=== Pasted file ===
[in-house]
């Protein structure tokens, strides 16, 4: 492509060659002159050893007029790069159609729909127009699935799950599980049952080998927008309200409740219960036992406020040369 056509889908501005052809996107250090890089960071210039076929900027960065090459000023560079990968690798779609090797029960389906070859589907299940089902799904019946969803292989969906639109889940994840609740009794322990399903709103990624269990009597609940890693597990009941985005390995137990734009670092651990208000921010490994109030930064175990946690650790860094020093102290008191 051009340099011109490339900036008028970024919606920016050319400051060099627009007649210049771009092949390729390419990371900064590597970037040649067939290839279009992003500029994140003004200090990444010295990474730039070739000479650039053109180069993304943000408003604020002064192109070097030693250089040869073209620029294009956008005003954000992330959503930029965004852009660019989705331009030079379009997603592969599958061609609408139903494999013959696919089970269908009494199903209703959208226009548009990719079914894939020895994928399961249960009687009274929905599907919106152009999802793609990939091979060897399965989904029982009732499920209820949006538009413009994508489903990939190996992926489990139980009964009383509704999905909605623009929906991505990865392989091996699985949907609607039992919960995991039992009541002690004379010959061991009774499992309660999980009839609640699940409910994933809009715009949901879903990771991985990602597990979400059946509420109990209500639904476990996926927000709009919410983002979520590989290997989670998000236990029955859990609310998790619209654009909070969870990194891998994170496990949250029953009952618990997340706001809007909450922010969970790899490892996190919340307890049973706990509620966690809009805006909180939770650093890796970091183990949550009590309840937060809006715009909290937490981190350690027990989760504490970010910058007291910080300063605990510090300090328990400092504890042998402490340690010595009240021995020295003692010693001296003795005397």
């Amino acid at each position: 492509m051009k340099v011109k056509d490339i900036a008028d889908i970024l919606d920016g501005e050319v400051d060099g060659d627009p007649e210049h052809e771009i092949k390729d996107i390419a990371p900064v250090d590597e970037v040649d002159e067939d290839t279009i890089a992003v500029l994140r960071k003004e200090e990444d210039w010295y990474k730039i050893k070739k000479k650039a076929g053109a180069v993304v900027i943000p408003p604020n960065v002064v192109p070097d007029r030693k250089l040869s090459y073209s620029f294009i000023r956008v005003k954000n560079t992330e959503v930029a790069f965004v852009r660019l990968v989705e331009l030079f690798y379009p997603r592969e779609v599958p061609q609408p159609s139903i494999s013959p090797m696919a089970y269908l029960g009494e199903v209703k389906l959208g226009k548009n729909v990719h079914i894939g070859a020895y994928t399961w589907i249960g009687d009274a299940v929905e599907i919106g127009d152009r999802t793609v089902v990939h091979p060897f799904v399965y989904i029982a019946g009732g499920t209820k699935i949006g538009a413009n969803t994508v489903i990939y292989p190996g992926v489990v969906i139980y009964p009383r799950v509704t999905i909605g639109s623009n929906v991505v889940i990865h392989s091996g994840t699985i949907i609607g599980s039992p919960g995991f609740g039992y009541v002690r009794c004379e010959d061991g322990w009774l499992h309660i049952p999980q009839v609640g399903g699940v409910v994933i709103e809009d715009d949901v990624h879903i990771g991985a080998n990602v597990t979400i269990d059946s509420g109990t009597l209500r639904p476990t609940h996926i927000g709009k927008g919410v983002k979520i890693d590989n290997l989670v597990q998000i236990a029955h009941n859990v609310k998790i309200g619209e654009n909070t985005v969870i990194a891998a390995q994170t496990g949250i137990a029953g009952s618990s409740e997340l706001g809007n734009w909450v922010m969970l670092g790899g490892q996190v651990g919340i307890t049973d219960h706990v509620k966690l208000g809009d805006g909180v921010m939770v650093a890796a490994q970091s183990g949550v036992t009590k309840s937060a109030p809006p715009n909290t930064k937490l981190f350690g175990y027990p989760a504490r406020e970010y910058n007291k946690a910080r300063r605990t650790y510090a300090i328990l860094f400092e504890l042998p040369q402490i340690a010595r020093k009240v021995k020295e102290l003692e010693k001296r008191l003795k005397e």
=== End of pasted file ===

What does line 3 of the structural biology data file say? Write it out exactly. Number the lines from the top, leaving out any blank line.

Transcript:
């Amino acid at each position: 492509m051009k340099v011109k056509d490339i900036a008028d889908i970024l919606d920016g501005e050319v400051d060099g060659d627009p007649e210049h052809e771009i092949k390729d996107i390419a990371p900064v250090d590597e970037v040649d002159e067939d290839t279009i890089a992003v500029l994140r960071k003004e200090e990444d210039w010295y990474k730039i050893k070739k000479k650039a076929g053109a180069v993304v900027i943000p408003p604020n960065v002064v192109p070097d007029r030693k250089l040869s090459y073209s620029f294009i000023r956008v005003k954000n560079t992330e959503v930029a790069f965004v852009r660019l990968v989705e331009l030079f690798y379009p997603r592969e779609v599958p061609q609408p159609s139903i494999s013959p090797m696919a089970y269908l029960g009494e199903v209703k389906l959208g226009k548009n729909v990719h079914i894939g070859a020895y994928t399961w589907i249960g009687d009274a299940v929905e599907i919106g127009d152009r999802t793609v089902v990939h091979p060897f799904v399965y989904i029982a019946g009732g499920t209820k699935i949006g538009a413009n969803t994508v489903i990939y292989p190996g992926v489990v969906i139980y009964p009383r799950v509704t999905i909605g639109s623009n929906v991505v889940i990865h392989s091996g994840t699985i949907i609607g599980s039992p919960g995991f609740g039992y009541v002690r009794c004379e010959d061991g322990w009774l499992h309660i049952p999980q009839v609640g399903g699940v409910v994933i709103e809009d715009d949901v990624h879903i990771g991985a080998n990602v597990t979400i269990d059946s509420g109990t009597l209500r639904p476990t609940h996926i927000g709009k927008g919410v983002k979520i890693d590989n290997l989670v597990q998000i236990a029955h009941n859990v609310k998790i309200g619209e654009n909070t985005v969870i990194a891998a390995q994170t496990g949250i137990a029953g009952s618990s409740e997340l706001g809007n734009w909450v922010m969970l670092g790899g490892q996190v651990g919340i307890t049973d219960h706990v509620k966690l208000g809009d805006g909180v921010m939770v650093a890796a490994q970091s183990g949550v036992t009590k309840s937060a109030p809006p715009n909290t930064k937490l981190f350690g175990y027990p989760a504490r406020e970010y910058n007291k946690a910080r300063r605990t650790y510090a300090i328990l860094f400092e504890l042998p040369q402490i340690a010595r020093k009240v021995k020295e102290l003692e010693k001296r008191l003795k005397e």